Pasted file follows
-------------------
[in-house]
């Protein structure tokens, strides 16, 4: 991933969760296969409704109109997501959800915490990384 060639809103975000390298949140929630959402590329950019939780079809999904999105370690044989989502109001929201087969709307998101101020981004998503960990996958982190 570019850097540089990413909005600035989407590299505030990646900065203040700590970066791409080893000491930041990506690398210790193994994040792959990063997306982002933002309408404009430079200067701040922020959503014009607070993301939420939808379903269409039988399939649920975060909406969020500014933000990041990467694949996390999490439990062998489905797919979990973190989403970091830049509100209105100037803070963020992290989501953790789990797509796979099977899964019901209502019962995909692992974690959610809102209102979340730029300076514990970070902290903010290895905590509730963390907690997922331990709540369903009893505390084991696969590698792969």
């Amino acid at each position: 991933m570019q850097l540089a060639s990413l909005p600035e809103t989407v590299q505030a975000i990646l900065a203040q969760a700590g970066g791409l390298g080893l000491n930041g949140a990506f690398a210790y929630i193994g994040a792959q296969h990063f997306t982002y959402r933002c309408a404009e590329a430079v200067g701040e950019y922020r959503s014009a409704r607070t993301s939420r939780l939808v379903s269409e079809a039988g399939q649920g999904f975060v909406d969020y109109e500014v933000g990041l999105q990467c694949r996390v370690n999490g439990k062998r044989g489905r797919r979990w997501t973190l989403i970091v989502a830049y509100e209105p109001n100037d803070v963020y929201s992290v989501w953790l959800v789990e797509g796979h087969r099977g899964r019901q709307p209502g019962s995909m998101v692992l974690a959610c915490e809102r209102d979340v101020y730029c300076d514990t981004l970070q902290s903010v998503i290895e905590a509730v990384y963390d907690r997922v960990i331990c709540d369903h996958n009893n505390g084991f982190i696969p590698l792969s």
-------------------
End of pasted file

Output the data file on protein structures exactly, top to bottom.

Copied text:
[in-house]
């Protein structure tokens, strides 16, 4: 991933969760296969409704109109997501959800915490990384 060639809103975000390298949140929630959402590329950019939780079809999904999105370690044989989502109001929201087969709307998101101020981004998503960990996958982190 570019850097540089990413909005600035989407590299505030990646900065203040700590970066791409080893000491930041990506690398210790193994994040792959990063997306982002933002309408404009430079200067701040922020959503014009607070993301939420939808379903269409039988399939649920975060909406969020500014933000990041990467694949996390999490439990062998489905797919979990973190989403970091830049509100209105100037803070963020992290989501953790789990797509796979099977899964019901209502019962995909692992974690959610809102209102979340730029300076514990970070902290903010290895905590509730963390907690997922331990709540369903009893505390084991696969590698792969």
């Amino acid at each position: 991933m570019q850097l540089a060639s990413l909005p600035e809103t989407v590299q505030a975000i990646l900065a203040q969760a700590g970066g791409l390298g080893l000491n930041g949140a990506f690398a210790y929630i193994g994040a792959q296969h990063f997306t982002y959402r933002c309408a404009e590329a430079v200067g701040e950019y922020r959503s014009a409704r607070t993301s939420r939780l939808v379903s269409e079809a039988g399939q649920g999904f975060v909406d969020y109109e500014v933000g990041l999105q990467c694949r996390v370690n999490g439990k062998r044989g489905r797919r979990w997501t973190l989403i970091v989502a830049y509100e209105p109001n100037d803070v963020y929201s992290v989501w953790l959800v789990e797509g796979h087969r099977g899964r019901q709307p209502g019962s995909m998101v692992l974690a959610c915490e809102r209102d979340v101020y730029c300076d514990t981004l970070q902290s903010v998503i290895e905590a509730v990384y963390d907690r997922v960990i331990c709540d369903h996958n009893n505390g084991f982190i696969p590698l792969s």